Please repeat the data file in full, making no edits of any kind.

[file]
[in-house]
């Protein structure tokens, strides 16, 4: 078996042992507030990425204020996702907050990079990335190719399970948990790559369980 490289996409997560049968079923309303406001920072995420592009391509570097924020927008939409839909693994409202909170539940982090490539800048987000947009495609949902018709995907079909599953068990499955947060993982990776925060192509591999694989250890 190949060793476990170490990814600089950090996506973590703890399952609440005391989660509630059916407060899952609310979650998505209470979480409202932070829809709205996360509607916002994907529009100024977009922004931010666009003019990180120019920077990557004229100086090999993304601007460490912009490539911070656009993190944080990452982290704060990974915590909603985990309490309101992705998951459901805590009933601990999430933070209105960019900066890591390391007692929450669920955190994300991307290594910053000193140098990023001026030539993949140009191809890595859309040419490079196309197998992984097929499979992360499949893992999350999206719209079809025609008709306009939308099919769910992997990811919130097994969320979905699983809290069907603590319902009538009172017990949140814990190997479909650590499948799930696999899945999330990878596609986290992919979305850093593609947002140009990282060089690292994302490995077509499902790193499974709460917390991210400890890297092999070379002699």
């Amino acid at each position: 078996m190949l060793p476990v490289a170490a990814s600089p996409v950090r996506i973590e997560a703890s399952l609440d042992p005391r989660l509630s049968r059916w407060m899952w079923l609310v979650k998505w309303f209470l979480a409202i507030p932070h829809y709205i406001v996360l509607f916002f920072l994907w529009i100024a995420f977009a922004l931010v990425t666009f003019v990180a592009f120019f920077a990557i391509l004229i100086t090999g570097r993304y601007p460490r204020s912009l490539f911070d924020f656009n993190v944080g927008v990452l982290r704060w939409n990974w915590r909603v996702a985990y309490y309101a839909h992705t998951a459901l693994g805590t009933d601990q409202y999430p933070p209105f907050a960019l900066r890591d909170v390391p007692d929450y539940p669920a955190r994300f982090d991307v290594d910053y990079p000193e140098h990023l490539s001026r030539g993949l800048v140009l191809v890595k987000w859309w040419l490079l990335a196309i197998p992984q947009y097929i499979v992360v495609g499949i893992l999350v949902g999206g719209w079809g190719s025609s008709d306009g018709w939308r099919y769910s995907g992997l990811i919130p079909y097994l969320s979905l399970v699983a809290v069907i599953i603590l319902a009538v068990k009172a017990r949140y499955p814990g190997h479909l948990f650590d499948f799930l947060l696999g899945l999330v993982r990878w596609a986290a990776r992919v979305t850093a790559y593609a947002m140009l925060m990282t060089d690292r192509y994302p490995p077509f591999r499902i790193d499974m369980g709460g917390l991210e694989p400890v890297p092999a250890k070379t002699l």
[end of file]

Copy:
[in-house]
């Protein structure tokens, strides 16, 4: 078996042992507030990425204020996702907050990079990335190719399970948990790559369980 490289996409997560049968079923309303406001920072995420592009391509570097924020927008939409839909693994409202909170539940982090490539800048987000947009495609949902018709995907079909599953068990499955947060993982990776925060192509591999694989250890 190949060793476990170490990814600089950090996506973590703890399952609440005391989660509630059916407060899952609310979650998505209470979480409202932070829809709205996360509607916002994907529009100024977009922004931010666009003019990180120019920077990557004229100086090999993304601007460490912009490539911070656009993190944080990452982290704060990974915590909603985990309490309101992705998951459901805590009933601990999430933070209105960019900066890591390391007692929450669920955190994300991307290594910053000193140098990023001026030539993949140009191809890595859309040419490079196309197998992984097929499979992360499949893992999350999206719209079809025609008709306009939308099919769910992997990811919130097994969320979905699983809290069907603590319902009538009172017990949140814990190997479909650590499948799930696999899945999330990878596609986290992919979305850093593609947002140009990282060089690292994302490995077509499902790193499974709460917390991210400890890297092999070379002699």
């Amino acid at each position: 078996m190949l060793p476990v490289a170490a990814s600089p996409v950090r996506i973590e997560a703890s399952l609440d042992p005391r989660l509630s049968r059916w407060m899952w079923l609310v979650k998505w309303f209470l979480a409202i507030p932070h829809y709205i406001v996360l509607f916002f920072l994907w529009i100024a995420f977009a922004l931010v990425t666009f003019v990180a592009f120019f920077a990557i391509l004229i100086t090999g570097r993304y601007p460490r204020s912009l490539f911070d924020f656009n993190v944080g927008v990452l982290r704060w939409n990974w915590r909603v996702a985990y309490y309101a839909h992705t998951a459901l693994g805590t009933d601990q409202y999430p933070p209105f907050a960019l900066r890591d909170v390391p007692d929450y539940p669920a955190r994300f982090d991307v290594d910053y990079p000193e140098h990023l490539s001026r030539g993949l800048v140009l191809v890595k987000w859309w040419l490079l990335a196309i197998p992984q947009y097929i499979v992360v495609g499949i893992l999350v949902g999206g719209w079809g190719s025609s008709d306009g018709w939308r099919y769910s995907g992997l990811i919130p079909y097994l969320s979905l399970v699983a809290v069907i599953i603590l319902a009538v068990k009172a017990r949140y499955p814990g190997h479909l948990f650590d499948f799930l947060l696999g899945l999330v993982r990878w596609a986290a990776r992919v979305t850093a790559y593609a947002m140009l925060m990282t060089d690292r192509y994302p490995p077509f591999r499902i790193d499974m369980g709460g917390l991210e694989p400890v890297p092999a250890k070379t002699l």